Movies · Reviews

Me and Earl and the Dying Girl Is Heartfelt and Hilarious Pop Perfection

By  · Published on June 12th, 2015

Fox Searchlight Pictures

Editor’s note: Our review of Me and Earl and the Dying Girl originally ran during this year’s Sundance Film Festival, but we’re re-posting it now as the film opens in limited release.

Films saddled with the label “quirky” are often dismissed sight unseen these days as they’ve earned something of a bad rap in recent years. It’s frequently well-deserved as many attempt to take a shortcut into our good graces with oddball supporting characters, manic pixie dream girls and impromptu dance/singalong scenes, but few succeed because they’re usually surface-level efforts. So when a movie comes along that backs up its fun-loving eccentricities with raw honesty, sincere depth and glorious belly laughs you should pay attention.

(That’s your cue to pay attention.)

Greg (Thomas Mann) is an insecure high school senior self-removed from the disputes and dramas of his classmates’ various cliques. He maintains his role of neutral party by existing as a fringe member of every group and a full member of none, and instead spends his free time hanging out with his friend Earl (RJ Cyler) making short film homages (“Senior Citizen Kane,” “Pooping Tom”) to the movies they love. His low profile is shattered when his mom strongly suggests he pay a visit to a classmate named Rachel (Olivia Cooke) who was recently diagnosed with leukemia, and while both he and “the dying girl” initially resent the intrusion into their respective worlds a life-defining friendship is born.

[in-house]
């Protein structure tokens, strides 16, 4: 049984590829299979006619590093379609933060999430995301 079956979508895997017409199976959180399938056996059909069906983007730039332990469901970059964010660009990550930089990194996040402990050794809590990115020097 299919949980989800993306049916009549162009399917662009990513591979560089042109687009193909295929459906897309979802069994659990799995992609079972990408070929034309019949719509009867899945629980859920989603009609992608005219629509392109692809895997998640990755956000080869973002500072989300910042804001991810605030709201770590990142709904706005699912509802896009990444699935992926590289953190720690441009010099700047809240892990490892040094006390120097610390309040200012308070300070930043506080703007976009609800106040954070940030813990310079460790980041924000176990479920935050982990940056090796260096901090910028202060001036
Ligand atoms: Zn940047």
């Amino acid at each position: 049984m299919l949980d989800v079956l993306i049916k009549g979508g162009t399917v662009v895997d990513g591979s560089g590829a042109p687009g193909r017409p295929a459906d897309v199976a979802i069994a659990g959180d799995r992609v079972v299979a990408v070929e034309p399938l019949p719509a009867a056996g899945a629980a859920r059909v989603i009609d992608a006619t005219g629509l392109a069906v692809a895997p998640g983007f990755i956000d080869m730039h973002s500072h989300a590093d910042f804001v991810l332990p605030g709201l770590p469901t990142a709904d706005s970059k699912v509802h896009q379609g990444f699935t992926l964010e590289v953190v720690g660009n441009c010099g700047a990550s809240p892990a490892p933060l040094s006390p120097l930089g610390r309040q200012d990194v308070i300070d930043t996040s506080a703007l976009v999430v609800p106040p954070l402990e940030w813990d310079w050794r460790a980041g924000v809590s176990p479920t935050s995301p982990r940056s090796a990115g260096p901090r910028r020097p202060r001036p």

Me and Earl and the Dying Girl is a deliriously fun and affecting film guaranteed to leave your face in disarray as a steady stream of tears do battle with uncontrollable laughter. Think (500) Days of Summer plus 50/50 minus Joseph Gordon-Levitt, and you’ll have an idea what to expect with this sweet, smart and painfully honest look at the trials and tribulations of our teenage years.

Greg narrates the film reminding us throughout that his friendship with Rachel is doomed – a statement backed up by onscreen text counting down the days – but also that we shouldn’t worry too much because she lives. It’s cautiously reassuring, especially when we see her struggle through chemotherapy, but those dueling statements keep us constantly aware and unable to take our time with Rachel for granted.

That’s made even easier by Cooke’s spunky but fragile performance. Rachel shows no interest in Greg’s presence at first, but as she’s worn down by his attempts at humor (a mix of self-effacement and ill-themed jokes about death) she grows to appreciate him in ways no one else has. (Well, no one but Earl, but we’ll get to him in a minute.) Cooke visibly blossoms before us as Greg’s antics force a smile onto her tired lips, and you can’t help but smile right along with her. Her talk about being unattractive before and during chemo is patently ridiculous, but Cooke makes you believe that Rachel believes it, and the weight of her emotional pain transcends mere vanity.